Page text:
#i just got back from my night lecture and i feel like that gif of troy from community walking into the room on fire #like #fucking u n r e a l #my entire dash is the hug and the pictures #god bless the morally ambiguous patrons of pittsburgh hole in the wall restaurants #leafs #am x mm


It’s harder, leaving Mitch a second time.

Mitch hugs him before he leaves, gets up and walks him to the door even though it’s barely six o’clock. He makes Auston a bagel to take with him, the poppyseed kind, even though Mitch hates the way the little seeds stick in his teeth.

“You like them,” he shrugs, when Auston points that out. It does something to Auston’s gut, this twisty, kind of warm feeling that persists ‘til his uber gets to the airport and he joins the rest of the team waiting for their flight in the lounge.

Willy looks up, bleary-eyed and clutching an extra-large Starbucks cup, when Auston sits down next to him. “Ditched the team bus last night,” is the first thing he says. His accent’s always more pronounced when he’s tired. “Badass.”

Mo leans across the row of stiff-backed seats to put his chin on Auston’s shoulder. “Matts is having his rebellious phase,” he says, even though he’s the cap and knows about everyone’s scheduling stuff. “Fight the power, kiddo.”

“Not fighting anything.” Auston shoves Mo off, heaving his duffle bag onto the seat next to him. He needs to get some new friends, but he’s still in a good enough mood from Mitch’s goodbye hug that he’s feeling charitable. “Pittsburgh’s my curfew exception.”

Willy blinks. “Arizona’s your exception.”

“I got another one.”

“Since fucking when?” He looks awake for the first time, rejuvenated by the possibility of gossip.

“Since I asked.” It wasn’t a big deal. Jen from admin, who handles the hotel bookings, likes Auston. Management likes Auston, or at least how many jerseys he sells. They’d probably give him, like, four exceptions, if he asked.

“Did you know about this?” Will demands, looking over at Mo, who shrugs. “No one tells me anything on this team,” Willy pouts. It makes him look like something in a museum, like those weird paintings of baby angels.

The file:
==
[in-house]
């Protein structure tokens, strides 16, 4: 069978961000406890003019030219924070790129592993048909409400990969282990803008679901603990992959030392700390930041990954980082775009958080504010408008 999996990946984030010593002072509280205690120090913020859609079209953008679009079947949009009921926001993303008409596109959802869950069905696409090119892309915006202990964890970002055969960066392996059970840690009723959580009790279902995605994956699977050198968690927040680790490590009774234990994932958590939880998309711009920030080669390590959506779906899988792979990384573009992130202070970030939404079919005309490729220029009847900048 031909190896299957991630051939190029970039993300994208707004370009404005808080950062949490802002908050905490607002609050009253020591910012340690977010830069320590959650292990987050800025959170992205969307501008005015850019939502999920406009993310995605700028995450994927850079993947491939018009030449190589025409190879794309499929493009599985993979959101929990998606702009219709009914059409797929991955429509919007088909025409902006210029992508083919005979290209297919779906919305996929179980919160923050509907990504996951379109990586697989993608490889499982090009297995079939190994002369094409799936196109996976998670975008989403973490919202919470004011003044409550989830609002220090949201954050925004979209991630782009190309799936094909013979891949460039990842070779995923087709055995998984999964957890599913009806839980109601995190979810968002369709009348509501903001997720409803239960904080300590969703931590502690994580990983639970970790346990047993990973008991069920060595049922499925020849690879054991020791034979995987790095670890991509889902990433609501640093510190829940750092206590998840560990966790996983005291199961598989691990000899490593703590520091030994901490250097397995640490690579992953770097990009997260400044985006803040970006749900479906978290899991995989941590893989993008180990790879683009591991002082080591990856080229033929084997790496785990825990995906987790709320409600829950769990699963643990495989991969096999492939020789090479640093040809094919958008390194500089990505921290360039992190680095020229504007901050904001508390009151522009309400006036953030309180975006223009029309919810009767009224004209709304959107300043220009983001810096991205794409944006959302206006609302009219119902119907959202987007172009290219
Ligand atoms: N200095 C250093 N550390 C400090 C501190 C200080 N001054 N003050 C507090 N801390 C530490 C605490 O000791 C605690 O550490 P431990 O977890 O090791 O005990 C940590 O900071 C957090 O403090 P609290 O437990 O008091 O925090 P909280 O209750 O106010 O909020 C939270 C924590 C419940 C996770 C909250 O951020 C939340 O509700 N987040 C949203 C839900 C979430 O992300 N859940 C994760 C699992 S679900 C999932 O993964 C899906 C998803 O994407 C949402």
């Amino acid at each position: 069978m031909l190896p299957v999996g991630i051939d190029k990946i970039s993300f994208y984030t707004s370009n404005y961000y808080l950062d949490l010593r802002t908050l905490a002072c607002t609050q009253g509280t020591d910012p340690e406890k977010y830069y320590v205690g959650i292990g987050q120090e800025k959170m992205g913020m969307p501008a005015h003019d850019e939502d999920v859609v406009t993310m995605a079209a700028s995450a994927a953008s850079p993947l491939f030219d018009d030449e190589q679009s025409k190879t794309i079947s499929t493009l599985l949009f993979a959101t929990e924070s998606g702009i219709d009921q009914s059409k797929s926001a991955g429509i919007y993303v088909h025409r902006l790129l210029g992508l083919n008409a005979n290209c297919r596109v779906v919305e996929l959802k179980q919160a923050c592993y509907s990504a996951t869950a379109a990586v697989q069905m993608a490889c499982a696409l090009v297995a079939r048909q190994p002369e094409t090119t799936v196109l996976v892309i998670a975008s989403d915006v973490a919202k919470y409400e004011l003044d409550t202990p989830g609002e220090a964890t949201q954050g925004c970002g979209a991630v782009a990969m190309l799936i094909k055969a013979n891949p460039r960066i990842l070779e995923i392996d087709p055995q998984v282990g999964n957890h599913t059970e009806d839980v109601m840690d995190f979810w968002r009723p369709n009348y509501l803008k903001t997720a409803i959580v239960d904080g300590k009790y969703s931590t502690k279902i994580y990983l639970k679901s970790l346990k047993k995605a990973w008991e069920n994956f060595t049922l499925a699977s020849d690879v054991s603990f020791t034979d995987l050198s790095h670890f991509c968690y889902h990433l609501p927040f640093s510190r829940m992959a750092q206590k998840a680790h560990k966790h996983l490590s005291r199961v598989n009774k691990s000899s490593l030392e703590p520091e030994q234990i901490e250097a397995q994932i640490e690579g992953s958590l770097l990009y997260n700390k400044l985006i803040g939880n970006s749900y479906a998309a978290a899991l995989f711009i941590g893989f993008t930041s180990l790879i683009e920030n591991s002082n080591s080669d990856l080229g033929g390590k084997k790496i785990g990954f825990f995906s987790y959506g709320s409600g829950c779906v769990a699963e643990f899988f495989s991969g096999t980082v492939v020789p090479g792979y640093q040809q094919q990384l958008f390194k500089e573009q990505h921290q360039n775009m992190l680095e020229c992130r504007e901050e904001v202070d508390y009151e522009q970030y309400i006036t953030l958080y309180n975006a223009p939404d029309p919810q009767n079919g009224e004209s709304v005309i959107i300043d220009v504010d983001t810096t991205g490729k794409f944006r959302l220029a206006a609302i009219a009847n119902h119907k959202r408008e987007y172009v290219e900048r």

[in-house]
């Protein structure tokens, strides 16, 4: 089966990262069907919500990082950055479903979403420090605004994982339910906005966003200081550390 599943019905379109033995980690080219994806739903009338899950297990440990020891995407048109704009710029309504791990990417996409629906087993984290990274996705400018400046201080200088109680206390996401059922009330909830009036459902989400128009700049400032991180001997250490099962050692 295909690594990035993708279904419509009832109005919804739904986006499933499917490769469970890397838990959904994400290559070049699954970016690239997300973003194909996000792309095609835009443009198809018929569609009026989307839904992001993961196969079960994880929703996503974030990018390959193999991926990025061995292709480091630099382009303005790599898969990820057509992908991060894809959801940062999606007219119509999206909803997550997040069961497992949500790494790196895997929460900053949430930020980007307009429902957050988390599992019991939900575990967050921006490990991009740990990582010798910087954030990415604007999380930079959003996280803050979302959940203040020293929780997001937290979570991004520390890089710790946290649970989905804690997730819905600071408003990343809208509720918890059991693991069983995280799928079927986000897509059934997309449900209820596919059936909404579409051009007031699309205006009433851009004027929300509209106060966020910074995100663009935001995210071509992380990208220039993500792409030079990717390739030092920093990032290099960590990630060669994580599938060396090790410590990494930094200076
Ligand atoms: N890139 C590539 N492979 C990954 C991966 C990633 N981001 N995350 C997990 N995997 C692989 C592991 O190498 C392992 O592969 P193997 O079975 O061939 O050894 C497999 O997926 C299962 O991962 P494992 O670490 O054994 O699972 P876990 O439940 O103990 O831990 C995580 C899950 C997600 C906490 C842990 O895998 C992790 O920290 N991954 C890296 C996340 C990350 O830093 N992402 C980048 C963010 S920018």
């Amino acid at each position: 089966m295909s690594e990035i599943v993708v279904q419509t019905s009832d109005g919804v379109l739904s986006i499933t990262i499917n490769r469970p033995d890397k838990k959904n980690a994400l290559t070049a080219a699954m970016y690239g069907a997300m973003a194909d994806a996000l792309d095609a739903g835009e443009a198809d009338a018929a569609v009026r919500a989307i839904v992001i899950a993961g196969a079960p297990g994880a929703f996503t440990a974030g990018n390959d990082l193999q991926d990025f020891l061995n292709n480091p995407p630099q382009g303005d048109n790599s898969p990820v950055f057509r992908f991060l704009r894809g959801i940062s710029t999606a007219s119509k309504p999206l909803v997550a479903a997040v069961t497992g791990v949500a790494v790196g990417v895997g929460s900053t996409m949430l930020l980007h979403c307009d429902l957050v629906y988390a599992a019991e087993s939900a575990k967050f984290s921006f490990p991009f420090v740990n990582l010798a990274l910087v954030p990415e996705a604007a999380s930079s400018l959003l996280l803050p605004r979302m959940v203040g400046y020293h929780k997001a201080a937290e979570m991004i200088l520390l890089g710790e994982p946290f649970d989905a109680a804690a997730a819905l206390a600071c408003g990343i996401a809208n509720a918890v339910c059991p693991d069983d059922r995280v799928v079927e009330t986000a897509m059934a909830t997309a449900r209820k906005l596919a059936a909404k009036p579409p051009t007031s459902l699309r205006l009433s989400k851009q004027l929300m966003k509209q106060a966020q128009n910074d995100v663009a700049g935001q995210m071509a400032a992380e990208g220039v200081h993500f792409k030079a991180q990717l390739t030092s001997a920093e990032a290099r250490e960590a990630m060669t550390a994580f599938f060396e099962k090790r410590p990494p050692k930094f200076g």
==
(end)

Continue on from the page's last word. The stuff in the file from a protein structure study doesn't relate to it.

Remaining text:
“It’s ‘cause we all hate you,” Auston chirps, and Willy flips him off, taking a swig of his drink.

“Deets, though,” he says, then when Auston doesn’t respond, he raises his eyebrows, expectant. “Got a girl here or something? Finally getting some?”

Auston rolls his eyes, stretching his legs out in front of him. “I was staying with Marns.”

“Oh,” Willy says, like that says it all, and snorts, elbowing Auston. “I mean, hey, if Mitchy’s your type-”

“Willy,” Mo says, warningly, at the same time that Auston says, harsher than he means to, “Fuck off.”

Willy snaps his mouth shut and looks between Auston and Mo, somewhere between chastened and confused. Auston’s heart’s beating fast, too fast for stupid chirping from his teammate. He can’t decide if he’s grateful or pissed at Mo for stepping in, for thinking that he had to. There was nothing to step into. There’s nothing, period.

No one’s talking. “I’m going to get a coffee,” Auston says, looking anywhere but at Mo. Their section of the room is still oppressively quiet, even when he makes himself leave to get a drink that he doesn’t really want.

And it’s about then that he realizes he doesn’t know what the hell he’s doing.